Northwest Arkansas Clinical Trials Center has been a dedicated dermatology research center for more than 7 years. The research center is located in the heart of Northwest Arkansas, home to a regional population of more than 500,000 residents and two large college campuses. The clinical trials center has over 1500 square feet solely dedicated to dermatology research and research subjects. The center includes a reception area, examination rooms, laboratory, locked and temperature monitored investigational product ambient storage, study coordinator offices, and temperature monitored refrigerator and -20 C freezer. All equipment undergoes certification annually.
The combined clinical trial team experience in phase I-phase IV studies exceeds 50 years. Investigational product formulation experience includes oral, intravenous, topical and other parenteral routes. All personnel have certified GCP training and most are IATA certified. The staff is very familiar with the variety of electronic data capture (EDC) platforms and are very proficient in data entry.
The center and personnel have clinical trial experience in the following dermatologic conditions in pediatric, adolescent and adult populations:
- Atopic Dermatitis
- Common Warts
- Seborrheic Keratosis
- Hidradenitis suppurativa
Seborrheic keratoses: Overview
Seborrheic keratosis (seb-o-REE-ik care-uh-TOE-sis) is a common skin growth. It may look worrisome, but it is benign (not cancer). These growths often appear in middle-aged and older adults. Some people get just one. It is, however, more common to have many. They are not contagious.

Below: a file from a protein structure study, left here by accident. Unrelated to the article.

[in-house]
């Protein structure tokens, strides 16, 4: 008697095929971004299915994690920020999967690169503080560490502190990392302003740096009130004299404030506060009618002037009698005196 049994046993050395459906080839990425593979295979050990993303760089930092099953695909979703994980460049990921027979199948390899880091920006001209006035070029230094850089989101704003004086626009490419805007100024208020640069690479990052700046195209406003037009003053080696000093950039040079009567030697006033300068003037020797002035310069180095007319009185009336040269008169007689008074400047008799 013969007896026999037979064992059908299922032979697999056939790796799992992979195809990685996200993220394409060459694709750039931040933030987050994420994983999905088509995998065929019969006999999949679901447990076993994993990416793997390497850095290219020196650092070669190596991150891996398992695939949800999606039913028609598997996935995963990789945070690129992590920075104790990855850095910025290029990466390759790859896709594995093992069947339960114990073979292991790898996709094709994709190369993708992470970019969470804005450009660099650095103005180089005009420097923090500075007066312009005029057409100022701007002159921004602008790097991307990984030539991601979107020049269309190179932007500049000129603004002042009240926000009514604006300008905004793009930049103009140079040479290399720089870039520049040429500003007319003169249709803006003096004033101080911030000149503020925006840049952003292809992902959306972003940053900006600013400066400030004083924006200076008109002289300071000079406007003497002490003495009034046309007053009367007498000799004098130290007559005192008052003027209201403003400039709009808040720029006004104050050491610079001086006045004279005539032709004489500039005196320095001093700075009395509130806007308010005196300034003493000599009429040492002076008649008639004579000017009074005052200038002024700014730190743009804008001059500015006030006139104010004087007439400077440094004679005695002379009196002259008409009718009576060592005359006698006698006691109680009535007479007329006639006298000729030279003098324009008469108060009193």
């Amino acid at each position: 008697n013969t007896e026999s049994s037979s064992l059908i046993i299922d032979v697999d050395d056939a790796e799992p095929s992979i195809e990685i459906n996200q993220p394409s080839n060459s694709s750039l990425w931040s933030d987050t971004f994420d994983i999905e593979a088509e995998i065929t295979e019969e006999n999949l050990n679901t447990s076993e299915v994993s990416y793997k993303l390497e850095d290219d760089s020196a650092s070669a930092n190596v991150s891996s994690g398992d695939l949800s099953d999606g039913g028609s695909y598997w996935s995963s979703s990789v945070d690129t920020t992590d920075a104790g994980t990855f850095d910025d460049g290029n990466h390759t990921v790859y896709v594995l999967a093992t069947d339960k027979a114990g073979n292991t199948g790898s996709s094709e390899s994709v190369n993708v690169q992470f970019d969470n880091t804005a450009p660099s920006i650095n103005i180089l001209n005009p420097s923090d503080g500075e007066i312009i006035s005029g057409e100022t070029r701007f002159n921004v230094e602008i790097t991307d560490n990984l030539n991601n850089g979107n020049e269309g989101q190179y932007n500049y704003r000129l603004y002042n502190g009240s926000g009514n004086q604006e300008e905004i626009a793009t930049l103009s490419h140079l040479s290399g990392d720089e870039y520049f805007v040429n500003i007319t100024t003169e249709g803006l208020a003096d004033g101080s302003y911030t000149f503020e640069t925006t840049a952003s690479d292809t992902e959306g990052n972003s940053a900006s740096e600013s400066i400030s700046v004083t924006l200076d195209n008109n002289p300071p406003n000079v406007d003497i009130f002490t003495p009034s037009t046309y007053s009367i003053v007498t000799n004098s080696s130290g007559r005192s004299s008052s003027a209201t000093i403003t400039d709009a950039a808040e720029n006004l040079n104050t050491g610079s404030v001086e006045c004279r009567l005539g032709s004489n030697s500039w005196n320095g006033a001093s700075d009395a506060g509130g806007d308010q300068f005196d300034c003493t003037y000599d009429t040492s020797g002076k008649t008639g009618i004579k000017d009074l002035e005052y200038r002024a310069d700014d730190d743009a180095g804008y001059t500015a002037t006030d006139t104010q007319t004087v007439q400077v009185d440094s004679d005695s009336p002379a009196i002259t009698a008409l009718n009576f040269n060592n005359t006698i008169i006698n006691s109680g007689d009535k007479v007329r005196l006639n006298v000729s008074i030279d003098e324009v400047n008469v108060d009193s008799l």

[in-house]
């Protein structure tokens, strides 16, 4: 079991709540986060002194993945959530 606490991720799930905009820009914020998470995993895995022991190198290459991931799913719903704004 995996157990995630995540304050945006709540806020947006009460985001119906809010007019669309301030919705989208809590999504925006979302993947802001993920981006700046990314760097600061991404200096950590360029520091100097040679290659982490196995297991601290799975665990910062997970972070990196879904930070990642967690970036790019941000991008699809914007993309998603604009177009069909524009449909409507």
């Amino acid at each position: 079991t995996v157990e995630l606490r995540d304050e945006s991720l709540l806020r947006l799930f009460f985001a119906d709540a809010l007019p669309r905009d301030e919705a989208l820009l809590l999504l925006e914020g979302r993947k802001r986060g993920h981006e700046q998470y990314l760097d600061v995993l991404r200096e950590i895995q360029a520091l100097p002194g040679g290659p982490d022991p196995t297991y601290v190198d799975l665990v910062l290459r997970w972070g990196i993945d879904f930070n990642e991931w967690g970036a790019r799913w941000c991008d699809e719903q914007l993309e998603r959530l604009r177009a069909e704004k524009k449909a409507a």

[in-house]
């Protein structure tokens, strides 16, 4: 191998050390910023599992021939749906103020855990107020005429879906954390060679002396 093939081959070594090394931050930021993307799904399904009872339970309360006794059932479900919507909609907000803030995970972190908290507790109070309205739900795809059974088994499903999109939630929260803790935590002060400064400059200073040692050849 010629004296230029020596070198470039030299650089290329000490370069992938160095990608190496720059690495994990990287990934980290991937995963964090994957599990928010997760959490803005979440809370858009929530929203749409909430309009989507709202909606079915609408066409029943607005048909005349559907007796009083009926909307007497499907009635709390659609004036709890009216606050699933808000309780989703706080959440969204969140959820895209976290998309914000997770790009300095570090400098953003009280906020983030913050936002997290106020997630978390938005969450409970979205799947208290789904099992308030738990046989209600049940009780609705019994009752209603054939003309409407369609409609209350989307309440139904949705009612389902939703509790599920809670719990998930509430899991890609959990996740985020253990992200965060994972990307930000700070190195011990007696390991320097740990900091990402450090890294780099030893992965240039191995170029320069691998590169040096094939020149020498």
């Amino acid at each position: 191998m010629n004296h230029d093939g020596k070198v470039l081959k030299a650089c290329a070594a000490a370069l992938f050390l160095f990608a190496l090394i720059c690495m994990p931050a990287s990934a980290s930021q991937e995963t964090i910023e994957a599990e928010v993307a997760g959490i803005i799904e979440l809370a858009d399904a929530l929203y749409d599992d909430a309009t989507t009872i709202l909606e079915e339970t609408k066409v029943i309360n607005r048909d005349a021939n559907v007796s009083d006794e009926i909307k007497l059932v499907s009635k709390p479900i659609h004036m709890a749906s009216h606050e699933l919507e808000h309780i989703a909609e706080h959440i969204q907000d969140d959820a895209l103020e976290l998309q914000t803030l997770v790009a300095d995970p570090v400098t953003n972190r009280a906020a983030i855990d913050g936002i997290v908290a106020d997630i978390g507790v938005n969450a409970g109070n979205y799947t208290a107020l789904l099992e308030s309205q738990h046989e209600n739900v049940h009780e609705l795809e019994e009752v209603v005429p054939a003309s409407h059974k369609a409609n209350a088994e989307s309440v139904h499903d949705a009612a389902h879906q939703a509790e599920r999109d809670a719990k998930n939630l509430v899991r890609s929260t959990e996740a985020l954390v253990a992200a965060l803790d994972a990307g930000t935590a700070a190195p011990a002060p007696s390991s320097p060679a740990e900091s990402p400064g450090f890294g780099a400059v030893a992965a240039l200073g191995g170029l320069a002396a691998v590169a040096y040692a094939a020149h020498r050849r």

Most often seborrheic keratoses start as small, rough bumps. Then slowly they thicken and get a warty surface. They range in color from white to black. Most are tan or brown.
They can appear almost anywhere on the skin.
Seborrheic keratoses can look like warts, moles, actinic keratoses, and skin cancer. They differ, though, from these other skin growths. Seborrheic keratoses have a waxy, “pasted-on-the-skin” look. Some look like a dab of warm, brown candle wax on the skin. Others may resemble a barnacle sticking to a ship.
Image used with permission of the American Academy of Dermatology National Library of Dermatologic Teaching Slides.